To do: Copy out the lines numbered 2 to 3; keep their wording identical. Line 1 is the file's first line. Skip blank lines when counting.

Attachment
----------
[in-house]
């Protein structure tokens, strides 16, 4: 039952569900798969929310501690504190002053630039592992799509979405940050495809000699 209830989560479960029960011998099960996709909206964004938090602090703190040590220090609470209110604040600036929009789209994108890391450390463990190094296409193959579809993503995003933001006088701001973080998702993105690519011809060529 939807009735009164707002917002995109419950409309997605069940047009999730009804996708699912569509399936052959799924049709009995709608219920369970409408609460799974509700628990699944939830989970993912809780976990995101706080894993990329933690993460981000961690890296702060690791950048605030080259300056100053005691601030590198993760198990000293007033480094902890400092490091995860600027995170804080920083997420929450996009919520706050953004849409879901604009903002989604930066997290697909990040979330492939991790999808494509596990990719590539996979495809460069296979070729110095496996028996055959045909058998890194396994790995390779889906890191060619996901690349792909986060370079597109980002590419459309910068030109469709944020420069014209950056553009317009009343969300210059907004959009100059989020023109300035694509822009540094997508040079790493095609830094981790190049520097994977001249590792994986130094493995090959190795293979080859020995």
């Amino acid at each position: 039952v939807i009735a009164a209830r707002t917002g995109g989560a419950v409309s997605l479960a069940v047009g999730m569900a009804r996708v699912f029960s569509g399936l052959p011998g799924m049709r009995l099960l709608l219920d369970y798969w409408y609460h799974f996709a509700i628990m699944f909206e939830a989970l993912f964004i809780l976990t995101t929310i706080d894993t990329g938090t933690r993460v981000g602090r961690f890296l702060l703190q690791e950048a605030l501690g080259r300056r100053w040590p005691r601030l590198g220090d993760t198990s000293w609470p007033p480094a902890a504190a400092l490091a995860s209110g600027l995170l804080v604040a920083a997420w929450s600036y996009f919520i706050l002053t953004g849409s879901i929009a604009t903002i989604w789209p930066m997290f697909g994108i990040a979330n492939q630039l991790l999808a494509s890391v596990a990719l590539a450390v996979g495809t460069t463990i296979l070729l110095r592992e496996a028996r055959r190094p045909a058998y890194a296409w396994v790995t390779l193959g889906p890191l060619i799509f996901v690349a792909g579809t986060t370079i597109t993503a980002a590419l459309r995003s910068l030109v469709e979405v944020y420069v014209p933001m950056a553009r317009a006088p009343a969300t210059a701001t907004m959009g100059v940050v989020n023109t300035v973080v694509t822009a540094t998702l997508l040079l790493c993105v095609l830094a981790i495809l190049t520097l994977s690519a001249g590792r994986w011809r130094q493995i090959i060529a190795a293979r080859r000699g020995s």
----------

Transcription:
């Protein structure tokens, strides 16, 4: 039952569900798969929310501690504190002053630039592992799509979405940050495809000699 209830989560479960029960011998099960996709909206964004938090602090703190040590220090609470209110604040600036929009789209994108890391450390463990190094296409193959579809993503995003933001006088701001973080998702993105690519011809060529 939807009735009164707002917002995109419950409309997605069940047009999730009804996708699912569509399936052959799924049709009995709608219920369970409408609460799974509700628990699944939830989970993912809780976990995101706080894993990329933690993460981000961690890296702060690791950048605030080259300056100053005691601030590198993760198990000293007033480094902890400092490091995860600027995170804080920083997420929450996009919520706050953004849409879901604009903002989604930066997290697909990040979330492939991790999808494509596990990719590539996979495809460069296979070729110095496996028996055959045909058998890194396994790995390779889906890191060619996901690349792909986060370079597109980002590419459309910068030109469709944020420069014209950056553009317009009343969300210059907004959009100059989020023109300035694509822009540094997508040079790493095609830094981790190049520097994977001249590792994986130094493995090959190795293979080859020995």
């Amino acid at each position: 039952v939807i009735a009164a209830r707002t917002g995109g989560a419950v409309s997605l479960a069940v047009g999730m569900a009804r996708v699912f029960s569509g399936l052959p011998g799924m049709r009995l099960l709608l219920d369970y798969w409408y609460h799974f996709a509700i628990m699944f909206e939830a989970l993912f964004i809780l976990t995101t929310i706080d894993t990329g938090t933690r993460v981000g602090r961690f890296l702060l703190q690791e950048a605030l501690g080259r300056r100053w040590p005691r601030l590198g220090d993760t198990s000293w609470p007033p480094a902890a504190a400092l490091a995860s209110g600027l995170l804080v604040a920083a997420w929450s600036y996009f919520i706050l002053t953004g849409s879901i929009a604009t903002i989604w789209p930066m997290f697909g994108i990040a979330n492939q630039l991790l999808a494509s890391v596990a990719l590539a450390v996979g495809t460069t463990i296979l070729l110095r592992e496996a028996r055959r190094p045909a058998y890194a296409w396994v790995t390779l193959g889906p890191l060619i799509f996901v690349a792909g579809t986060t370079i597109t993503a980002a590419l459309r995003s910068l030109v469709e979405v944020y420069v014209p933001m950056a553009r317009a006088p009343a969300t210059a701001t907004m959009g100059v940050v989020n023109t300035v973080v694509t822009a540094t998702l997508l040079l790493c993105v095609l830094a981790i495809l190049t520097l994977s690519a001249g590792r994986w011809r130094q493995i090959i060529a190795a293979r080859r000699g020995s």